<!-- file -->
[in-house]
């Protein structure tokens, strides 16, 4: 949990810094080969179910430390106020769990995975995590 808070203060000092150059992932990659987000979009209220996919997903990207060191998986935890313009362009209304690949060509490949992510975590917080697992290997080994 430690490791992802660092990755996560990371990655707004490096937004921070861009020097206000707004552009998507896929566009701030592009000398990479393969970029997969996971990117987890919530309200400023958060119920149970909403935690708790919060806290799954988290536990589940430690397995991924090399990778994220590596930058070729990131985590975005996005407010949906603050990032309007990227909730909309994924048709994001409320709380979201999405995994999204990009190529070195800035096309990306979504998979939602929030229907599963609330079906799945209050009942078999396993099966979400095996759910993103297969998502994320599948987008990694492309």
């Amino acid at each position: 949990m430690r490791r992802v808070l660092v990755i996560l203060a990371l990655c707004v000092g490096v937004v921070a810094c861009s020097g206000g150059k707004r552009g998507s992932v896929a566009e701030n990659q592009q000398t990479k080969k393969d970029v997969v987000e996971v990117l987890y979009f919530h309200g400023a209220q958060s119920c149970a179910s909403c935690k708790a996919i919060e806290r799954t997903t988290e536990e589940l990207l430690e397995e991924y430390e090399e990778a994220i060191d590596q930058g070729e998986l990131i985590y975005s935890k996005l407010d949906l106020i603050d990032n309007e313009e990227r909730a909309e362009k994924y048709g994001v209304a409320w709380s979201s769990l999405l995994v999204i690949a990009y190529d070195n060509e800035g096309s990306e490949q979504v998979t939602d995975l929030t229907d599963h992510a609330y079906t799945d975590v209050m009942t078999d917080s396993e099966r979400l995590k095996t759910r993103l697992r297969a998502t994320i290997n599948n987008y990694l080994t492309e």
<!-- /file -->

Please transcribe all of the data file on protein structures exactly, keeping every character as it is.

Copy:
[in-house]
């Protein structure tokens, strides 16, 4: 949990810094080969179910430390106020769990995975995590 808070203060000092150059992932990659987000979009209220996919997903990207060191998986935890313009362009209304690949060509490949992510975590917080697992290997080994 430690490791992802660092990755996560990371990655707004490096937004921070861009020097206000707004552009998507896929566009701030592009000398990479393969970029997969996971990117987890919530309200400023958060119920149970909403935690708790919060806290799954988290536990589940430690397995991924090399990778994220590596930058070729990131985590975005996005407010949906603050990032309007990227909730909309994924048709994001409320709380979201999405995994999204990009190529070195800035096309990306979504998979939602929030229907599963609330079906799945209050009942078999396993099966979400095996759910993103297969998502994320599948987008990694492309």
């Amino acid at each position: 949990m430690r490791r992802v808070l660092v990755i996560l203060a990371l990655c707004v000092g490096v937004v921070a810094c861009s020097g206000g150059k707004r552009g998507s992932v896929a566009e701030n990659q592009q000398t990479k080969k393969d970029v997969v987000e996971v990117l987890y979009f919530h309200g400023a209220q958060s119920c149970a179910s909403c935690k708790a996919i919060e806290r799954t997903t988290e536990e589940l990207l430690e397995e991924y430390e090399e990778a994220i060191d590596q930058g070729e998986l990131i985590y975005s935890k996005l407010d949906l106020i603050d990032n309007e313009e990227r909730a909309e362009k994924y048709g994001v209304a409320w709380s979201s769990l999405l995994v999204i690949a990009y190529d070195n060509e800035g096309s990306e490949q979504v998979t939602d995975l929030t229907d599963h992510a609330y079906t799945d975590v209050m009942t078999d917080s396993e099966r979400l995590k095996t759910r993103l697992r297969a998502t994320i290997n599948n987008y990694l080994t492309e």